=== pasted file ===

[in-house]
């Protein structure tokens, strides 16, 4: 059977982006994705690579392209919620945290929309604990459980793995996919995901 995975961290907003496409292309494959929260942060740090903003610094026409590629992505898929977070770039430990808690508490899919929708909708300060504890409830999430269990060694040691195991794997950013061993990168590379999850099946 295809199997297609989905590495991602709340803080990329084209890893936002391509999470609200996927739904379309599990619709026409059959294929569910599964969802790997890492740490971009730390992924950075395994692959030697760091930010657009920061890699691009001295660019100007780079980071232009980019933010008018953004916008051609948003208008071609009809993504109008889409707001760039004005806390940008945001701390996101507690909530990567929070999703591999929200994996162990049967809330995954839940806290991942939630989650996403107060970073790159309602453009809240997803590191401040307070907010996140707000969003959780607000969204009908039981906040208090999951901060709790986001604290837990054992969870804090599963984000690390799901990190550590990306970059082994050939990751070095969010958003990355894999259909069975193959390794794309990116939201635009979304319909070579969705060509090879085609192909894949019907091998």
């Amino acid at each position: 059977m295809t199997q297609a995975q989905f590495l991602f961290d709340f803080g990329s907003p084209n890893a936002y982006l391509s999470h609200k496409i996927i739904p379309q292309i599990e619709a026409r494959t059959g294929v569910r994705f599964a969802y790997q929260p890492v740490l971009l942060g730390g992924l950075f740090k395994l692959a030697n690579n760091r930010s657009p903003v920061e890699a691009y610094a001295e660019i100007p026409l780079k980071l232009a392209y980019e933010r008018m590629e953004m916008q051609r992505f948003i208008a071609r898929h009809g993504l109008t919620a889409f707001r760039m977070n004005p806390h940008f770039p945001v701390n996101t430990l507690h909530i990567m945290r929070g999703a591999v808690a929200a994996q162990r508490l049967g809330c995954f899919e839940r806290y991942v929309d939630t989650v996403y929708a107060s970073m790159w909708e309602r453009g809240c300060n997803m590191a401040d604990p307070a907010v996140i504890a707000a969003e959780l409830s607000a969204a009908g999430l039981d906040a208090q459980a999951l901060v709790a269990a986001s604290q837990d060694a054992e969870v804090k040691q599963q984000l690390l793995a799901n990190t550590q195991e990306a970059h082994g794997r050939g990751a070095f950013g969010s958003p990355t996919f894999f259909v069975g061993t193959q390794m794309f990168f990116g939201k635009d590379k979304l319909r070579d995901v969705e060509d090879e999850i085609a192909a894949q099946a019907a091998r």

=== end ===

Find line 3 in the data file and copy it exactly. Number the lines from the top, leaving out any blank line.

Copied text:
């Amino acid at each position: 059977m295809t199997q297609a995975q989905f590495l991602f961290d709340f803080g990329s907003p084209n890893a936002y982006l391509s999470h609200k496409i996927i739904p379309q292309i599990e619709a026409r494959t059959g294929v569910r994705f599964a969802y790997q929260p890492v740490l971009l942060g730390g992924l950075f740090k395994l692959a030697n690579n760091r930010s657009p903003v920061e890699a691009y610094a001295e660019i100007p026409l780079k980071l232009a392209y980019e933010r008018m590629e953004m916008q051609r992505f948003i208008a071609r898929h009809g993504l109008t919620a889409f707001r760039m977070n004005p806390h940008f770039p945001v701390n996101t430990l507690h909530i990567m945290r929070g999703a591999v808690a929200a994996q162990r508490l049967g809330c995954f899919e839940r806290y991942v929309d939630t989650v996403y929708a107060s970073m790159w909708e309602r453009g809240c300060n997803m590191a401040d604990p307070a907010v996140i504890a707000a969003e959780l409830s607000a969204a009908g999430l039981d906040a208090q459980a999951l901060v709790a269990a986001s604290q837990d060694a054992e969870v804090k040691q599963q984000l690390l793995a799901n990190t550590q195991e990306a970059h082994g794997r050939g990751a070095f950013g969010s958003p990355t996919f894999f259909v069975g061993t193959q390794m794309f990168f990116g939201k635009d590379k979304l319909r070579d995901v969705e060509d090879e999850i085609a192909a894949q099946a019907a091998r």